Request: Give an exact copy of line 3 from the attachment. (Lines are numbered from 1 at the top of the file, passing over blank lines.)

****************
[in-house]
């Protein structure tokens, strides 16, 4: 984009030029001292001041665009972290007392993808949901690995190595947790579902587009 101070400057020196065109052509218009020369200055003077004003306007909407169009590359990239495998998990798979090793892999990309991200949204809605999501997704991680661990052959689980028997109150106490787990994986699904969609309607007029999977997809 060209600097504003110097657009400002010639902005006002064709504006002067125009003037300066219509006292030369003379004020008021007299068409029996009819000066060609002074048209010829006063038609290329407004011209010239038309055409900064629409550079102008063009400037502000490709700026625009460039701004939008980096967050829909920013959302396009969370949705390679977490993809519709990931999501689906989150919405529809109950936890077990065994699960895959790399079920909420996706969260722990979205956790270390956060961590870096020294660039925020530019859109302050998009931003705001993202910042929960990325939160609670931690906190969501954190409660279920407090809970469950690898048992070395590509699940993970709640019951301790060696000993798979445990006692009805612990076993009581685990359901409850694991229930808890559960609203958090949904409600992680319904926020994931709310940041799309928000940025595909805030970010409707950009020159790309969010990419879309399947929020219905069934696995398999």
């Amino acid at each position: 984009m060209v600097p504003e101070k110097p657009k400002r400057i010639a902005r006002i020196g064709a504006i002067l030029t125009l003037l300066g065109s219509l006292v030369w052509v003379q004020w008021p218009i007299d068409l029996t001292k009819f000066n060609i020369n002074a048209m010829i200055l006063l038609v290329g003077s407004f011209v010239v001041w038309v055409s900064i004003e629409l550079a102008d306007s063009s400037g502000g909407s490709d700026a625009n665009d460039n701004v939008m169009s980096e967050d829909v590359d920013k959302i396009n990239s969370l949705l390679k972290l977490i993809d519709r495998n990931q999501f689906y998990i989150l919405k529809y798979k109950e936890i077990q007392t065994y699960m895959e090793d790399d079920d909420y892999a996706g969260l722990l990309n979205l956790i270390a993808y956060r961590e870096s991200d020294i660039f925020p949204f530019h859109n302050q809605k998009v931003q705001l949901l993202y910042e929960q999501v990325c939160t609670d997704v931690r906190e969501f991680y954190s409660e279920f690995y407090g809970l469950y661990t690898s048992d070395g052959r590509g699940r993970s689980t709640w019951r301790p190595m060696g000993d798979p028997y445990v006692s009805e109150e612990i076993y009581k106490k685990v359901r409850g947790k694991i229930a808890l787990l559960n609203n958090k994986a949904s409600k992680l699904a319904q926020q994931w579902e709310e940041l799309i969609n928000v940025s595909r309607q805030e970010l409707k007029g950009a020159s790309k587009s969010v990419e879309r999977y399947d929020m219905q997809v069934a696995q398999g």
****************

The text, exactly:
């Amino acid at each position: 984009m060209v600097p504003e101070k110097p657009k400002r400057i010639a902005r006002i020196g064709a504006i002067l030029t125009l003037l300066g065109s219509l006292v030369w052509v003379q004020w008021p218009i007299d068409l029996t001292k009819f000066n060609i020369n002074a048209m010829i200055l006063l038609v290329g003077s407004f011209v010239v001041w038309v055409s900064i004003e629409l550079a102008d306007s063009s400037g502000g909407s490709d700026a625009n665009d460039n701004v939008m169009s980096e967050d829909v590359d920013k959302i396009n990239s969370l949705l390679k972290l977490i993809d519709r495998n990931q999501f689906y998990i989150l919405k529809y798979k109950e936890i077990q007392t065994y699960m895959e090793d790399d079920d909420y892999a996706g969260l722990l990309n979205l956790i270390a993808y956060r961590e870096s991200d020294i660039f925020p949204f530019h859109n302050q809605k998009v931003q705001l949901l993202y910042e929960q999501v990325c939160t609670d997704v931690r906190e969501f991680y954190s409660e279920f690995y407090g809970l469950y661990t690898s048992d070395g052959r590509g699940r993970s689980t709640w019951r301790p190595m060696g000993d798979p028997y445990v006692s009805e109150e612990i076993y009581k106490k685990v359901r409850g947790k694991i229930a808890l787990l559960n609203n958090k994986a949904s409600k992680l699904a319904q926020q994931w579902e709310e940041l799309i969609n928000v940025s595909r309607q805030e970010l409707k007029g950009a020159s790309k587009s969010v990419e879309r999977y399947d929020m219905q997809v069934a696995q398999g």